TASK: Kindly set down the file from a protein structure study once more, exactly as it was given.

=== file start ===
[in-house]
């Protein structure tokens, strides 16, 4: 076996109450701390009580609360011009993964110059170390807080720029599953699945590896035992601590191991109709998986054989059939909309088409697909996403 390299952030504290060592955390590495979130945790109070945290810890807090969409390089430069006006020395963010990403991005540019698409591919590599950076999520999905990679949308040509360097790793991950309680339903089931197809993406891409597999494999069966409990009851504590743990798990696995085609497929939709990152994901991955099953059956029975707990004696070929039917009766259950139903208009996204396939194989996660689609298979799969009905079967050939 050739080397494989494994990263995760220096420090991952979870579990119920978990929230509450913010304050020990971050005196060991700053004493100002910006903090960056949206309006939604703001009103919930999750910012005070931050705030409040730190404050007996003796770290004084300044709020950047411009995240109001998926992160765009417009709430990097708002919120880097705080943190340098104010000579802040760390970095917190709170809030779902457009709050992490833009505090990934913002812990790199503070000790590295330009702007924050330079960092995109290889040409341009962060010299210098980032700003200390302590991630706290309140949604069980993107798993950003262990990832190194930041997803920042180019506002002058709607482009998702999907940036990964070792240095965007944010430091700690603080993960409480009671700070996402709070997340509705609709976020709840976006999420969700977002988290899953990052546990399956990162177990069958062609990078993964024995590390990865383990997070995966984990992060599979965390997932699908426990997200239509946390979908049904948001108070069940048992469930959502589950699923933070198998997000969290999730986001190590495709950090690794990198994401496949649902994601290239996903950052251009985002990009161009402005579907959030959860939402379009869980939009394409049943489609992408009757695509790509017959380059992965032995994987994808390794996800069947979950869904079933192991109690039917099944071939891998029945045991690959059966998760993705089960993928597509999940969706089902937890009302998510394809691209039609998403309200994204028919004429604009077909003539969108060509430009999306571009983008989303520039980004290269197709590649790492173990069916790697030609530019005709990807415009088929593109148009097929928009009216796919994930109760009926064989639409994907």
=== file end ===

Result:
[in-house]
């Protein structure tokens, strides 16, 4: 076996109450701390009580609360011009993964110059170390807080720029599953699945590896035992601590191991109709998986054989059939909309088409697909996403 390299952030504290060592955390590495979130945790109070945290810890807090969409390089430069006006020395963010990403991005540019698409591919590599950076999520999905990679949308040509360097790793991950309680339903089931197809993406891409597999494999069966409990009851504590743990798990696995085609497929939709990152994901991955099953059956029975707990004696070929039917009766259950139903208009996204396939194989996660689609298979799969009905079967050939 050739080397494989494994990263995760220096420090991952979870579990119920978990929230509450913010304050020990971050005196060991700053004493100002910006903090960056949206309006939604703001009103919930999750910012005070931050705030409040730190404050007996003796770290004084300044709020950047411009995240109001998926992160765009417009709430990097708002919120880097705080943190340098104010000579802040760390970095917190709170809030779902457009709050992490833009505090990934913002812990790199503070000790590295330009702007924050330079960092995109290889040409341009962060010299210098980032700003200390302590991630706290309140949604069980993107798993950003262990990832190194930041997803920042180019506002002058709607482009998702999907940036990964070792240095965007944010430091700690603080993960409480009671700070996402709070997340509705609709976020709840976006999420969700977002988290899953990052546990399956990162177990069958062609990078993964024995590390990865383990997070995966984990992060599979965390997932699908426990997200239509946390979908049904948001108070069940048992469930959502589950699923933070198998997000969290999730986001190590495709950090690794990198994401496949649902994601290239996903950052251009985002990009161009402005579907959030959860939402379009869980939009394409049943489609992408009757695509790509017959380059992965032995994987994808390794996800069947979950869904079933192991109690039917099944071939891998029945045991690959059966998760993705089960993928597509999940969706089902937890009302998510394809691209039609998403309200994204028919004429604009077909003539969108060509430009999306571009983008989303520039980004290269197709590649790492173990069916790697030609530019005709990807415009088929593109148009097929928009009216796919994930109760009926064989639409994907």